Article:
The bosses had scabs, police and a global health pandemic on their side, but workers at Federated Co-op Limited in Regina held out and won a big victory against the corporation’s union busting campaign. The 730 workers, members of Unifor Local 594, ratified a new contract on June 22, ending their 197-day lockout by the energy corporation. Their struggle attracted unity and solidarity from the labour movement across the country.
Speaking to People’s Voice, Local 594 President Kevin Bittman acknowledged that the COVID-19 pandemic had a big impact on the picket line. “All of a sudden, we had to bring people inside – we couldn’t be on the line, so the company had free access.” FCL aggressively had scabbed the refinery, at times using helicopters to bring in strike-breakers and maintaining what Bittman called a “scab-camp” for 1000 people.
Bittman also noted that it was more difficult to build and maintain solidarity among locked out workers when they couldn’t be together. But despite these challenges, he said, not one member crossed the picket line. “The membership knew exactly what was at stake, which was to keep our bargaining unit. In the end the corporation got a bit from us, but they got nothing for the future.”
During the lockout, FCL profits took a huge hit from the combination of reduced production and a collapse in global oil prices. The corporation was able to use the pandemic and resulting economic crisis to obscure these losses. There is suspicion that FCL may have even used the federal government’s Canadian Emergency Wage Subsidy (CEWS) to pay for scabs. Bittman said the union could not confirm that CEWS had been used but noted that FCL did conveniently reach the 70 percent threshold for revenue decline at around the same time the wage subsidy program was announced.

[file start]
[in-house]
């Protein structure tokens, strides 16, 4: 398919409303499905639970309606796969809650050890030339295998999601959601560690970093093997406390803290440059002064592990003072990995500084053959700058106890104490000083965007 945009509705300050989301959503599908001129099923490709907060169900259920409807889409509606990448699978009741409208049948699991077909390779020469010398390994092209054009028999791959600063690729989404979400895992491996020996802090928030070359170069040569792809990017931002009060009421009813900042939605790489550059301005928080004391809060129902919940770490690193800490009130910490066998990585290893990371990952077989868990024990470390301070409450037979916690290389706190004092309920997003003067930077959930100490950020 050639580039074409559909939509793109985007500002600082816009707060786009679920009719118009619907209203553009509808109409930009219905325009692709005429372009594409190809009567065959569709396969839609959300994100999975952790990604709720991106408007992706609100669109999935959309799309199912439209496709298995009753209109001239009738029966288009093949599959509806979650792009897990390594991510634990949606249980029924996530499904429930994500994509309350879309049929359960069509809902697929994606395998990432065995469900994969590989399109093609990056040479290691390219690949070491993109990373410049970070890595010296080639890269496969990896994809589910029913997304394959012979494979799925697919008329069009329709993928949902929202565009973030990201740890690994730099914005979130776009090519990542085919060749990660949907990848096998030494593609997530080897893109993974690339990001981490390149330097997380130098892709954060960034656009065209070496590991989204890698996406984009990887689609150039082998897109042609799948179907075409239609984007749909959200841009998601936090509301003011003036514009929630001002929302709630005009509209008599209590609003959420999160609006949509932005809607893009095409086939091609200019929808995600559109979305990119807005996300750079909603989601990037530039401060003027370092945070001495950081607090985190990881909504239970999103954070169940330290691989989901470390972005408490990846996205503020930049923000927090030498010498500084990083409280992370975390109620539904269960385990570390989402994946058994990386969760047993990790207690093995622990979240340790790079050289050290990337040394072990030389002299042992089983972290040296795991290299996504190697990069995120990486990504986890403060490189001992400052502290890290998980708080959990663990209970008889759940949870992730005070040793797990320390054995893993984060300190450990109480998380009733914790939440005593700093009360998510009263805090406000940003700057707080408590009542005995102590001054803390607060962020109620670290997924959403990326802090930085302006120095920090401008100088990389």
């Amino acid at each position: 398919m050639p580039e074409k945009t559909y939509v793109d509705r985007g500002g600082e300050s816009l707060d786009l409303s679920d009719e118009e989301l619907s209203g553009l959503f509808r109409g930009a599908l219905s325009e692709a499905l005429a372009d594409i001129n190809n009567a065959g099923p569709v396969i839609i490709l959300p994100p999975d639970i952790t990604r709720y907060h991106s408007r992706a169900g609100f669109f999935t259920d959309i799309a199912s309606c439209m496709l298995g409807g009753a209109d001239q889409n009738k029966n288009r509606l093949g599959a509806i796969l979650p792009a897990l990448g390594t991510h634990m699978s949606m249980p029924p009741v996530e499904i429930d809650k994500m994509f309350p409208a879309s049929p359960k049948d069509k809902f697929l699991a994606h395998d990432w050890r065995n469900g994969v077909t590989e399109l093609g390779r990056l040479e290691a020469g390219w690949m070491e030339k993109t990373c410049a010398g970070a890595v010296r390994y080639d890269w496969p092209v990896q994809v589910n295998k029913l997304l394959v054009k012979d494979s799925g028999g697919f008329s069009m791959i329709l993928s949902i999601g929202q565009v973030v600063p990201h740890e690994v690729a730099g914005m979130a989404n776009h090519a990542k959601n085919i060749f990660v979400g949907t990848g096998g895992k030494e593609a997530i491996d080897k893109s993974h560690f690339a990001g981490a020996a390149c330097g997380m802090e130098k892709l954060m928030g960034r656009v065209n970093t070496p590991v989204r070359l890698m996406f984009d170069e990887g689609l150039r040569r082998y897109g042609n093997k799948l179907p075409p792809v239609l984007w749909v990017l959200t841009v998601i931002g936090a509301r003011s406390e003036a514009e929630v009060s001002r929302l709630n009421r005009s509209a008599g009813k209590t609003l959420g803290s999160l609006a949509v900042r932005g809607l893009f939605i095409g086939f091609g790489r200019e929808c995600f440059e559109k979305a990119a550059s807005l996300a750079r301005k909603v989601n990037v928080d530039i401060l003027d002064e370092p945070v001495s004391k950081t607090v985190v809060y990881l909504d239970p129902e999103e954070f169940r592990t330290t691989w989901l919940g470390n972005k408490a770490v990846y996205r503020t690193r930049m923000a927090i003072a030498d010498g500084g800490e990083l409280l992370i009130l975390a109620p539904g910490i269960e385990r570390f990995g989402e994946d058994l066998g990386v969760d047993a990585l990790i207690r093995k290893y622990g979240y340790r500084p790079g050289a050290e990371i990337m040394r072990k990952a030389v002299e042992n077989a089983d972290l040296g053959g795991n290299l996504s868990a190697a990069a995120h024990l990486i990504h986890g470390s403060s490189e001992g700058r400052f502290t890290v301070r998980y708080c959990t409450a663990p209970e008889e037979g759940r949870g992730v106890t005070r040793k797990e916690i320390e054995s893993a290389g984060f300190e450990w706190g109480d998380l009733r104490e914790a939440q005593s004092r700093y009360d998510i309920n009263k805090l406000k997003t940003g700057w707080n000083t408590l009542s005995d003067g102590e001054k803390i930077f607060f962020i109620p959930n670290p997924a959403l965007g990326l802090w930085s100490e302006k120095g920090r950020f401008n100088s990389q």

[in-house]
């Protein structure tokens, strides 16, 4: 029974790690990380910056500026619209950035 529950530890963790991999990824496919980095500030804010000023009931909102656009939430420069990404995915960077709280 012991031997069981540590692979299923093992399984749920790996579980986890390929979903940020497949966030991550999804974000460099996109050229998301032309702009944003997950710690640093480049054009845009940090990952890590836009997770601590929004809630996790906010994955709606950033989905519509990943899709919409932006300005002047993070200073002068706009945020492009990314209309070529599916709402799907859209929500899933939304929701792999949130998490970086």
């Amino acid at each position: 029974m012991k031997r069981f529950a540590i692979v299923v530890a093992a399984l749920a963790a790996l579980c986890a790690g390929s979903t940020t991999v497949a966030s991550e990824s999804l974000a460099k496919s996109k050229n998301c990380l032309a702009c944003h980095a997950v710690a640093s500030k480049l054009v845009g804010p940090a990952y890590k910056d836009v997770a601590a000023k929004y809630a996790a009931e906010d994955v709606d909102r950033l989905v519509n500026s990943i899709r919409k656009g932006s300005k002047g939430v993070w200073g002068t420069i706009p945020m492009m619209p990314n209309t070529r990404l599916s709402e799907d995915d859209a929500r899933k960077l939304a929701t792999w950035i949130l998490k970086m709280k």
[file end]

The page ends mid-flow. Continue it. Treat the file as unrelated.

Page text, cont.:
The struggle also helped shine a light on the role and nature of the police in a capitalist society. Regina Police intervened on more than one occasion on the side of the corporation, including breaking up the picket line and arresting 14 union members on January 20, and arresting another 4 peaceful picketers on February 5. This kind of aggression, which was fueled by and helped maintain the corporation’s intransigence, drew outrage from labour activists across Canada.
As FCL dug in and the lockout dragged on, Local 594 shifted its attention to the political level by calling on the Saskatchewan government to intervene and force the employer to negotiate. “Once it was clear that the company was not willing to go anywhere,” said Bittman, “we moved our lines to the legislature and maintained pickets from 6 in the morning till 6 at night, every day.” The union was able to exert massive pressure on the right-wing Saskatchewan Party government, and Bittman believes this was “the only reason the company came back to the bargaining table.”
As corporate media repeatedly downplays the importance of union organizing and working class struggles, the victory of Local 594 stands as a reminder that unity, solidarity and militancy are key to fighting and beating back the corporate agenda. As Bittman says, “Together, we took on Big Oil…and we won!”
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